Any bit error will cause the node receiving the packet with a bit error to discard the packet. If a link has a bit error rate of 1 in 10**9, and packets of length 1500 bytes, then each of the 12,000 bits in the packet has that chance of being lost. The chance of packet loss on this link is 12,000 X 10**-9 or 1.2 X 10**-6. Packets often traverse multiple links on the way from source to destination, and 16 successive 10**-9 links in a row results in a 1.9 X 10**-5 chance of packet loss. This source of packet loss is usually due to links with through-the-air transmission such as satellite or wireless.

Packets lost due to congestion

TCP connection start-up

If a TCP session is established and a new TCP connection starts up using the same bottleneck link, the new TCP connection doubles the number of segments sent each round trip time (exponential increase) until the capacity of the bottleneck router to store and forward packets is exceeded. The new connection detects packet loss and then has an estimate of the bandwidth available, and will continue at this estimated rate. If multiple TCP connections were sharing the bottleneck link, then many of them will also experience packet loss whenever a new TCP connection is established. If the Connections sharing the link are multiple FTP sessions, then each new file sent is a new TCP connection and an occasion for packet loss.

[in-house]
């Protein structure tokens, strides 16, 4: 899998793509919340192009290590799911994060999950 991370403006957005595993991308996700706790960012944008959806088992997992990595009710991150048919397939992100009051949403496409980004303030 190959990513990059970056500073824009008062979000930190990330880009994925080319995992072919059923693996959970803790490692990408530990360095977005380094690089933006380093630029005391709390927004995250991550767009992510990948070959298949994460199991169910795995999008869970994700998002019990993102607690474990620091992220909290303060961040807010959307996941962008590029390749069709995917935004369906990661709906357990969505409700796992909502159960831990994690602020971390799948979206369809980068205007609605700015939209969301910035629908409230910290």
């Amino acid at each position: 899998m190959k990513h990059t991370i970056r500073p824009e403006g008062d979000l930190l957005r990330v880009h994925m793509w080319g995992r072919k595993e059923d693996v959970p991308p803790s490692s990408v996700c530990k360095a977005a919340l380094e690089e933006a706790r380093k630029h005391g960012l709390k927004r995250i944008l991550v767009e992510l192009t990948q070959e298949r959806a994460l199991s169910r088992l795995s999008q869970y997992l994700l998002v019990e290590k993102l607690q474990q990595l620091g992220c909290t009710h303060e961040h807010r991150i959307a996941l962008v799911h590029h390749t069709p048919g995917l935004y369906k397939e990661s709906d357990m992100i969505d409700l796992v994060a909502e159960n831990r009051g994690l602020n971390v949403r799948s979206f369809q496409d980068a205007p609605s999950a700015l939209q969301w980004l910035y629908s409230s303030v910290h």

TCP bandwidth discovery

A steady-state TCP connection attempts to slowly increase the amount of bandwidth used, in order to scavenge bandwidth made available as other TCP connections drop out. This continuing increase eventually leads to packet loss.